Streams

The Debate Over Income Inequality

Wednesday, January 29, 2014

President Obama has called the growing income gap, “the defining challenge of our time.” Yesterday he said that Washington’s job is to reverse the trends to restore the basic promise of America.

The president said in his State of the Union that one basic belief unites all Americans, “that if you work hard and take responsibility, you can get ahead in America. Let’s face it: that belief has suffered some serious blows.”

The president offered a set of proposals to reverse what he saw as deepening inequality and stalled upward mobility, but added that “it won’t happen right away, and we won’t agree on everything.”

The disagreement came quickly in the Republican response from Rep. Cathy McMorris Rogers of Washington, who said, “The President talks a lot about income inequality, but the real gap we face today is one of opportunity inequality. And with this administration’s policies, that gap has become far too wide.”

Here & Now’s Jeremy Hobson speaks with two economists with opposing views on income inequality: Alan Krueger, professor of economics and public affairs at Princeton University and former top economic adviser to President Obama, and David Henderson, professor of economics at the Naval Post Graduate School and fellow at Stanford’s Hoover Institution.

In a speech Krueger gave recently, he said, “we have reached the point where inequality is hurting the economy,” while Henderson wrote in a recent paper that “The entire focus on income inequality is mistaken.”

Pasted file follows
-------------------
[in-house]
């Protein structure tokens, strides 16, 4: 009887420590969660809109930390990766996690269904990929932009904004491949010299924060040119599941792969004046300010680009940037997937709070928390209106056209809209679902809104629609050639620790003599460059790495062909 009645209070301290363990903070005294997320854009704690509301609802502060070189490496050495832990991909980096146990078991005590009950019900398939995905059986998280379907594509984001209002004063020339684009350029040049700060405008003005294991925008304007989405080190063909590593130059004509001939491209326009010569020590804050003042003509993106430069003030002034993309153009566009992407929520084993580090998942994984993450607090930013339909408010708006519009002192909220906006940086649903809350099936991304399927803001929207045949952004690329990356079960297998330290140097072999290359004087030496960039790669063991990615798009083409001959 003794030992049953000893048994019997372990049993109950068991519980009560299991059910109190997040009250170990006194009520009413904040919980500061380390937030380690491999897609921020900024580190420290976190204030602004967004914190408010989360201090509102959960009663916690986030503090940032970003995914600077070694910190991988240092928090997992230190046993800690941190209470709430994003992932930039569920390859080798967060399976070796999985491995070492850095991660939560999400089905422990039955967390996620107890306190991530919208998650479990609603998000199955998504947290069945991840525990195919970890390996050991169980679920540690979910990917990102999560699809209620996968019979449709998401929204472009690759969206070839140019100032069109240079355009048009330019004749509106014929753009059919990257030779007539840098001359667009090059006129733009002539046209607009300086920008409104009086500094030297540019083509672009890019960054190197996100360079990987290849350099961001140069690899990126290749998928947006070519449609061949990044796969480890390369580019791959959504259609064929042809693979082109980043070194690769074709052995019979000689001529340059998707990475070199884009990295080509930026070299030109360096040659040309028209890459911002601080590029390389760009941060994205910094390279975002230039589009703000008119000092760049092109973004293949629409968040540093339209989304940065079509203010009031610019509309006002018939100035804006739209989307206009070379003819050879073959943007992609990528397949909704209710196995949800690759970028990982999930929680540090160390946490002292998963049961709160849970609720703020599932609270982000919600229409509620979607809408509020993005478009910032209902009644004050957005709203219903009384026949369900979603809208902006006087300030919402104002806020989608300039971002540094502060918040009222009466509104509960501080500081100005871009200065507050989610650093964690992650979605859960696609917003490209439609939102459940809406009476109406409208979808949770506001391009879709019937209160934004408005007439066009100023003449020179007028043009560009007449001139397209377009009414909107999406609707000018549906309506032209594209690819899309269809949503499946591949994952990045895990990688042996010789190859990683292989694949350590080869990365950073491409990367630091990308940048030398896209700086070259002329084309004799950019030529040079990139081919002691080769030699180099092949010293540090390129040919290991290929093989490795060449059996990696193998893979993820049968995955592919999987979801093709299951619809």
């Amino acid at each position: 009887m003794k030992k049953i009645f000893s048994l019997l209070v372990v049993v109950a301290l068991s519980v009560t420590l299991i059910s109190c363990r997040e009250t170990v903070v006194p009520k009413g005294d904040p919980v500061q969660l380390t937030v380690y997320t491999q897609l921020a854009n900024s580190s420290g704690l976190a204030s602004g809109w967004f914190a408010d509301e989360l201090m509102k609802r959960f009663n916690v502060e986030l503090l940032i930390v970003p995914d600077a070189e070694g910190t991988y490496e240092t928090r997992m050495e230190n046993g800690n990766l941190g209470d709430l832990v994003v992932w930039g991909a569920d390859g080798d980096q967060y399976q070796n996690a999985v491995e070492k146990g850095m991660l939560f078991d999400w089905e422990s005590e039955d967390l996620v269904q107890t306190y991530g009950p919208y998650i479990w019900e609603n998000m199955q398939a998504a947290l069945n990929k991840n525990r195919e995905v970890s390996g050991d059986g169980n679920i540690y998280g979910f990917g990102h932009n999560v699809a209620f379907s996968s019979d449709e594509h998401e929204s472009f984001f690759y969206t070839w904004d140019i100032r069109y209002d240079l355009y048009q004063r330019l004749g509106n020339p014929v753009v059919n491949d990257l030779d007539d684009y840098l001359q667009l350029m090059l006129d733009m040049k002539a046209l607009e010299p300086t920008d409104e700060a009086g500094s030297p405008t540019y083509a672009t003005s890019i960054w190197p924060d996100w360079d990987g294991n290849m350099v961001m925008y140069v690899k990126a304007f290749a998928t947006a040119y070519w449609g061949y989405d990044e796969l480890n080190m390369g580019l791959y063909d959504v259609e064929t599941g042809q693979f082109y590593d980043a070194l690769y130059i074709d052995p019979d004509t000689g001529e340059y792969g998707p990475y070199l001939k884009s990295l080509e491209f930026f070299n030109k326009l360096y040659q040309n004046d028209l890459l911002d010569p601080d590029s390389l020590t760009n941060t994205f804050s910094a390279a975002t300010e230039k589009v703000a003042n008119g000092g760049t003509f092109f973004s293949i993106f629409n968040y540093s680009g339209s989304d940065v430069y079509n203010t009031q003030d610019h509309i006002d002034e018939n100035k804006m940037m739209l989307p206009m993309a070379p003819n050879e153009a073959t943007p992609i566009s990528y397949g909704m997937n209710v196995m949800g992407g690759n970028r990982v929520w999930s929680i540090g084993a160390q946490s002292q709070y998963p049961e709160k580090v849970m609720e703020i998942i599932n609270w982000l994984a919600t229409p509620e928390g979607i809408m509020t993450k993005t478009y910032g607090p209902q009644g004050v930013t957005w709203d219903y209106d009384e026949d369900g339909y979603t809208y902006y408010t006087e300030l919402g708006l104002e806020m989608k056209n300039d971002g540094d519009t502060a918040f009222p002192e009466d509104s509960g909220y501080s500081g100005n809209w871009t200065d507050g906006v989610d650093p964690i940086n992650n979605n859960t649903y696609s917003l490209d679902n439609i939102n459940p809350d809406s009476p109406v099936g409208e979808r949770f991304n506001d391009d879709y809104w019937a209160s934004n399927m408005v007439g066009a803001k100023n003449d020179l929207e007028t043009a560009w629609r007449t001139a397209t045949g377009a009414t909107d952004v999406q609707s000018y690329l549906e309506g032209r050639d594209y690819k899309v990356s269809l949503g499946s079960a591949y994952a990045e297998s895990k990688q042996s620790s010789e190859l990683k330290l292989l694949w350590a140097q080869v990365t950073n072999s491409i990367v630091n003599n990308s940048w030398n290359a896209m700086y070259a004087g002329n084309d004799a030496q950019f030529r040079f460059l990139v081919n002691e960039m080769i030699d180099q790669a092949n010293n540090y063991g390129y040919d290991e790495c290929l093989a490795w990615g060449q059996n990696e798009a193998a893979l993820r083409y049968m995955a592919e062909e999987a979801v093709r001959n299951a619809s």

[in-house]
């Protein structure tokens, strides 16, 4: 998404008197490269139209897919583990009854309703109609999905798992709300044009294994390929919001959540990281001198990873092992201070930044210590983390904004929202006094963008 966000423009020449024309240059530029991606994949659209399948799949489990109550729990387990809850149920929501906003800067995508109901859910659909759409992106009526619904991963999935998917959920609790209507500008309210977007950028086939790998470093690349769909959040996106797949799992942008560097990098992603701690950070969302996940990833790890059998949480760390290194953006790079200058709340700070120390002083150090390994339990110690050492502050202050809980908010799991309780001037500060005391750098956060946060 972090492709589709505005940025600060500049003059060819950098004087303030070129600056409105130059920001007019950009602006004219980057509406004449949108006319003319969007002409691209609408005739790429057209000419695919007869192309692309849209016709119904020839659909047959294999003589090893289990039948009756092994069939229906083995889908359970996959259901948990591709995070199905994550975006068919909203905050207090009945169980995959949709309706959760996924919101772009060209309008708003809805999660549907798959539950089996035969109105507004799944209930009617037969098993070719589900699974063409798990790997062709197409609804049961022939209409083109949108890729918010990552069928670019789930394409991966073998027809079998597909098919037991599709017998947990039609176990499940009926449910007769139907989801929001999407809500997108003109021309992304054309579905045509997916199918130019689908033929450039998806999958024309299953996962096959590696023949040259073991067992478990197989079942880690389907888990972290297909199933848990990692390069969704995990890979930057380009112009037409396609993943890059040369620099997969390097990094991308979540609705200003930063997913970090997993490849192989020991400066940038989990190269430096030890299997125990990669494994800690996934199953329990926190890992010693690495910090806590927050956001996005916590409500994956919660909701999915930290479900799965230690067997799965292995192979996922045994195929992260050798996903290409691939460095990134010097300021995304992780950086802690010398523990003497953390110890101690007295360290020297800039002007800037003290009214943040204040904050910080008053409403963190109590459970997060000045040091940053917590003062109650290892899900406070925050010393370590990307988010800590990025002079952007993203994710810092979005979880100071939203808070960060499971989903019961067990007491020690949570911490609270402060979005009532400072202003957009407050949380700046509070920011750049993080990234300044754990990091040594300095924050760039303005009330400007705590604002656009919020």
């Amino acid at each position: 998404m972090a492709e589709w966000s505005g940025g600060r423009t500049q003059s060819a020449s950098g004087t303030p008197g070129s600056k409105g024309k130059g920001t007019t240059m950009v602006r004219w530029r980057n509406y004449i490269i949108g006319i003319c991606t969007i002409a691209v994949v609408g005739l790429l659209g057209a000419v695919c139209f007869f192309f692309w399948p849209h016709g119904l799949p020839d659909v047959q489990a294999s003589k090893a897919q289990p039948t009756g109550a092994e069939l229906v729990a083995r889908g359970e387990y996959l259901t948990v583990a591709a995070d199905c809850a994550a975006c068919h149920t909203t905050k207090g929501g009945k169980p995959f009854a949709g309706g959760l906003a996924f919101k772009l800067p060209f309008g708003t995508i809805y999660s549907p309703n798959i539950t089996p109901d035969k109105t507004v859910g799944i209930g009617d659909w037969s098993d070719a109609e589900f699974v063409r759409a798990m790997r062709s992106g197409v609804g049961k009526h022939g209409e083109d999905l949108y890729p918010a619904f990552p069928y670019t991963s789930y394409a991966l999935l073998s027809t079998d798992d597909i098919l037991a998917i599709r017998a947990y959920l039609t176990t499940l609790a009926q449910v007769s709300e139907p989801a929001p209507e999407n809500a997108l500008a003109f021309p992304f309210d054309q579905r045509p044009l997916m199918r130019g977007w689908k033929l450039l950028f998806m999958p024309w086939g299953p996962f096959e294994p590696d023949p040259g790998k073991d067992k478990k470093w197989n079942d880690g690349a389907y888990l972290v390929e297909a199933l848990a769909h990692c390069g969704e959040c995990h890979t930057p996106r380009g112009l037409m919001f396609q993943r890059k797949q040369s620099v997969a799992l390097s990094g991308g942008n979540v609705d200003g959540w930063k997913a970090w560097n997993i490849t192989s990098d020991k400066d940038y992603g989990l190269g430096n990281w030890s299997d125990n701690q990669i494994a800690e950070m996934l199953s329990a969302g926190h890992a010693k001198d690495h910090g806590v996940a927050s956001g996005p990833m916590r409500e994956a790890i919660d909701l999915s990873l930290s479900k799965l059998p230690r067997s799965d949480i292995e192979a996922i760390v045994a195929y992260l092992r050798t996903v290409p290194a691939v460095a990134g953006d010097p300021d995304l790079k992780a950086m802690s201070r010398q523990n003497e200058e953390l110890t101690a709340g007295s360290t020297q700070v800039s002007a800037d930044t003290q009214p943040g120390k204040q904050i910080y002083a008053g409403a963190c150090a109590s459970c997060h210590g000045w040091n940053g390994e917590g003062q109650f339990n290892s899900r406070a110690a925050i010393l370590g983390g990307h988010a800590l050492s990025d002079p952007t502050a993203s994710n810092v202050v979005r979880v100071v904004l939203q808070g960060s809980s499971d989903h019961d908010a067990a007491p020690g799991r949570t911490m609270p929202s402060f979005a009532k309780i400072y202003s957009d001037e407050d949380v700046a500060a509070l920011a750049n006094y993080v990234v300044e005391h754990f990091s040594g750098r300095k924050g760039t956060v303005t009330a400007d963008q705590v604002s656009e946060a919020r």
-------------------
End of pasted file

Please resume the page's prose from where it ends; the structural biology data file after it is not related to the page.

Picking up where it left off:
Guests

  • Alan Krueger, professor of economics and public affairs at Princeton University and former top economic adviser to President Obama.
  • David Henderson, professor of economics at the Naval Post Graduate School and fellow at Stanford’s Hoover Institution.
Copyright 2014 WBUR-FM. To see more, visit http://www.wbur.org.

Source: NPR

Tags:

News, weather, Radiolab, Brian Lehrer and more.
Get the best of WNYC in your inbox, every morning.

Leave a Comment

Register for your own account so you can vote on comments, save your favorites, and more. Learn more.
Please stay on topic, be civil, and be brief.
Email addresses are never displayed, but they are required to confirm your comments. Names are displayed with all comments. We reserve the right to edit any comments posted on this site. Please read the Comment Guidelines before posting. By leaving a comment, you agree to New York Public Radio's Privacy Policy and Terms Of Use.